Mental Health's Connection to Oral Health

There are many ways mental and oral health intersect. The symptoms and behaviors associated with mental health problems and disorders can negatively affect the health of the teeth and gums and vice versa. Here are steps and resources that can improve mental and oral health. 

Mental health doesn’t happen in a vacuum; it also affects various parts of people’s lives and physical health, including their teeth.

According to the National Alliance on Mental Illness (NAMI), one in five (20.6%) US adults had a mental illness in 2019, which in turn affected their overall health. People with mental health disorders have a higher risk of metabolic or cardiovascular diseases, substance use disorders, and poor oral health.

Dental symptoms can sometimes be signs of other health conditions. The American Dental Association says that gum disease can be connected to cardiovascular disease, stroke, and other metabolic health issues.

Poor mental health can result in poor oral health, too. Severe mental illness makes individuals 2.7 times as likely to lose all their teeth due to untreated dental disease.

Some mental illnesses that are more likely to impact oral health include:

  • Depression
  • Anxiety and panic attacks
  • Obsessive-compulsive disorder
  • Eating disorders
  • Self-harm
  • Psychosis
  • Schizophrenia

There are steps people can take to improve both mental and oral health.

How Mental Health Impacts Oral Health

Mental health can cause oral health problems from numerous factors. These include:

  • Neglecting oral hygiene and care.
  • Other behaviors that impact dental health
  • Side effects of medications.

Neglecting Oral Health

While depression comes with many symptoms, one that may impact dental health is feeling tired and unenergetic. With depression, even everyday tasks—such as proper oral hygiene—require a major effort. This could result in not brushing and flossing, or not putting enough energy into doing it properly. Other mental health disorders could have similar problems if a person’s state of mind is not focused on proper self-care.

A 2018 study in the journal Medicine confirmed that depressed people neglect their oral hygiene, both basic care and visits to the dentist. This increases the chances of cavities and gum disease.

Psychological distress causes people to brush their teeth less and eat more sugary foods, both of which impact oral health.

Behaviors that Harm Oral Health

In some cases, behaviors resulting from a mental disorder can impact the health of a person’s teeth and gums. The Oral Health foundation gives a few examples.

  • One is that people with bipolar disorder or other similar disorders may brush their teeth too much and too aggressively, which is harmful because it can remove important enamel from the tooth’s surface.
  • Those with anxiety may stay away from the dentist as a result of dental phobia. Avoiding the dentist or only having professional care rarely can increase the risk of dental issues.
  • Another example given is dental erosion from people with the eating disorder bulimia. This results from the acid that reaches their mouth from vomiting their food. People with eating disorders can also have low calcium levels, which can be negative since calcium helps support the teeth.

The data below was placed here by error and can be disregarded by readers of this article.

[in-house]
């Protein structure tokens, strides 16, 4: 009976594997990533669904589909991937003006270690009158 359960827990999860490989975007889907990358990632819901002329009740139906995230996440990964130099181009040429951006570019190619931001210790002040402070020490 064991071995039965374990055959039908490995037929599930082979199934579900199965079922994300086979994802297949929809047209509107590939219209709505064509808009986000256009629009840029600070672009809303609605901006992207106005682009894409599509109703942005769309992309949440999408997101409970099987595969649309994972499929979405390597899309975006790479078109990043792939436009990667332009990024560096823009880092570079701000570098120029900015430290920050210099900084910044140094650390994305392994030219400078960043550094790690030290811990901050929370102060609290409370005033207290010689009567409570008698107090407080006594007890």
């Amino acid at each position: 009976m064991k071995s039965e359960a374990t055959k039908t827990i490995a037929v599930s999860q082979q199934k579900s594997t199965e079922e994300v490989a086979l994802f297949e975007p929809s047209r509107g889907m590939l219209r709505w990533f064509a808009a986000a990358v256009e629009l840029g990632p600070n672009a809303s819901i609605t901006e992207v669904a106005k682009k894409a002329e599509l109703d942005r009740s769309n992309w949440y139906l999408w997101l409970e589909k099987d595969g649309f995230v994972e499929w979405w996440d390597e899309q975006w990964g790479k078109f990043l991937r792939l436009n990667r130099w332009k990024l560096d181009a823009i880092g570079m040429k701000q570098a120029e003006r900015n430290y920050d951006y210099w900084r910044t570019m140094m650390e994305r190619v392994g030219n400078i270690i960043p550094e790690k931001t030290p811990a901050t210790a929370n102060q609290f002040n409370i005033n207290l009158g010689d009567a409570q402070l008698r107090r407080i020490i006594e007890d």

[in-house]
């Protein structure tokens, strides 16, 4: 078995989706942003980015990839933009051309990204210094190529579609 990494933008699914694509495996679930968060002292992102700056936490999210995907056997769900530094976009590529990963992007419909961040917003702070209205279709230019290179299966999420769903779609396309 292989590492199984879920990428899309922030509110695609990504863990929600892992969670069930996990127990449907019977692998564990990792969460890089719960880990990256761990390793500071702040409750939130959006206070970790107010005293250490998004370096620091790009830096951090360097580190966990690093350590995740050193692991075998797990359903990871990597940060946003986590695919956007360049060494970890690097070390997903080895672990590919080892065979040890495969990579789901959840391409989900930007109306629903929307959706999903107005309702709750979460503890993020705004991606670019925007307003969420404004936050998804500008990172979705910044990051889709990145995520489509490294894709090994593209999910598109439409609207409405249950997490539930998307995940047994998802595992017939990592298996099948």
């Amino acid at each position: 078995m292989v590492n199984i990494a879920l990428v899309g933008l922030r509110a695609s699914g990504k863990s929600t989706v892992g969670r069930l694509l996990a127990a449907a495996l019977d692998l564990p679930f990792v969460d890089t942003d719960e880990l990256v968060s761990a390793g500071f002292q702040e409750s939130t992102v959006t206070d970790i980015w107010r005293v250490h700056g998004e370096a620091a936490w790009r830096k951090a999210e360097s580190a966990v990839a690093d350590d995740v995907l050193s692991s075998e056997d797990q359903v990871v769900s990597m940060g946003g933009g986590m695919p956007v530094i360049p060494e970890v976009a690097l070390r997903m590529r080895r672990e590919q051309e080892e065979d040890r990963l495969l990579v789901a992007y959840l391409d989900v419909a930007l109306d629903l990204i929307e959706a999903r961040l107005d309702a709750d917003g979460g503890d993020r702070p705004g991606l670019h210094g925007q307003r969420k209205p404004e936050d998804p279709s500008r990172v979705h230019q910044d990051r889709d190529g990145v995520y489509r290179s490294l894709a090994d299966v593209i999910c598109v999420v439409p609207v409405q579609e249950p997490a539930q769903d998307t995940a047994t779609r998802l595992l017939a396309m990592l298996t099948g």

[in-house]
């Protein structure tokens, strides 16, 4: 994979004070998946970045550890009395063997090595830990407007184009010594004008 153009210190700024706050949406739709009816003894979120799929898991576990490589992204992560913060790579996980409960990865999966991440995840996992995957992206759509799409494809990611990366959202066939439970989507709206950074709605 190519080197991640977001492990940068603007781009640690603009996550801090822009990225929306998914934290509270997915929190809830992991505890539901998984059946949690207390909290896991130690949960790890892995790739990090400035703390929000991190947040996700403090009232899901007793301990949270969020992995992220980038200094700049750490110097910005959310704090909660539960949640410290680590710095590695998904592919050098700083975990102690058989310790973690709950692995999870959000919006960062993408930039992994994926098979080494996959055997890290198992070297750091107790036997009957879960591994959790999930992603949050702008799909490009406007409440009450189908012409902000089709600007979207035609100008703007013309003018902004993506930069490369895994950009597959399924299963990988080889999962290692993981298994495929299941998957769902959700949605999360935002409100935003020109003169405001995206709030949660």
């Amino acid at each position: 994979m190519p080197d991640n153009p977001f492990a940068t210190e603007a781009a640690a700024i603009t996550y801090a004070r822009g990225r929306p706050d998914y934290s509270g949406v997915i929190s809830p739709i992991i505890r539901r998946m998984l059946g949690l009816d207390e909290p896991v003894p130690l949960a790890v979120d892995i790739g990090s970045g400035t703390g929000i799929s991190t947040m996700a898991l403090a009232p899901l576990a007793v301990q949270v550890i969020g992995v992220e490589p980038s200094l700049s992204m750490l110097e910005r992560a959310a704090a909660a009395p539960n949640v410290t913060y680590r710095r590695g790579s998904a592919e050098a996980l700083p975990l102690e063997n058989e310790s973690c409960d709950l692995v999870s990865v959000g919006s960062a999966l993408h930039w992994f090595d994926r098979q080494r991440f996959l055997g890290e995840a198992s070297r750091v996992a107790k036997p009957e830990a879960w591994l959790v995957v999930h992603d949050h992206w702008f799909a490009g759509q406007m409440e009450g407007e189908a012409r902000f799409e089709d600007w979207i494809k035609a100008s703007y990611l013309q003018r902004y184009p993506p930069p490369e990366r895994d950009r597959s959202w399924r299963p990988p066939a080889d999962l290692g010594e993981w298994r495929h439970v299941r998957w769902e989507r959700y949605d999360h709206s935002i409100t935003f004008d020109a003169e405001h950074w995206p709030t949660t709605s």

Another problem is bruxism, which is the technical term for jaw clenching or teeth grinding. Numerous news articles across the internet have described dentists who have seen an uptick of bruxism during the coronavirus pandemic.

For example, in an article in The Washington Post, a dentist saw more bruxism cases during a few months of the pandemic than during the rest of her career.

The article notes that there is both daytime and sleep bruxism and that it’s common to move the jaws while sleeping. However, if the movements become forceful or too frequent, they can lead to dental symptoms such as jaw pain or tooth damage.

At the moment, the association of bruxism with the pandemic generally involves anecdotal accounts from dentists.

Nonetheless, in the September 2020 ADA Health Policy Institute’s COVID-19 impact poll, more than half of dentists saw a:

  • 59.4% increase in the prevalence of bruxism in their offices.
  • 53.4% increase of chipped or cracked teeth.
  • 53.4% increase of symptoms of other temporomandibular (TMJ) disorders involving jaw pain.


More research is needed to prove a connection to the pandemic, but these are stress-related oral health conditions. The timing of the increase seems significant.

Previous studies have found an association between nighttime bruxism and mental health concerns such as stress, depression, or anxiety, although the results are often correlational.


One such study in the Journal of Research in Personality found evidence of an association between bruxism and neuroticism, which is a personality trait that leans toward feelings of depression, anxiety, and other negativity.

The study found that neuroticism is associated with teeth grinding as well as other dental problems connected to stress, such as dry mouth, jaw clicking and having trouble chewing.

Earlier studies found anxiety and depression also often lead to bruxism.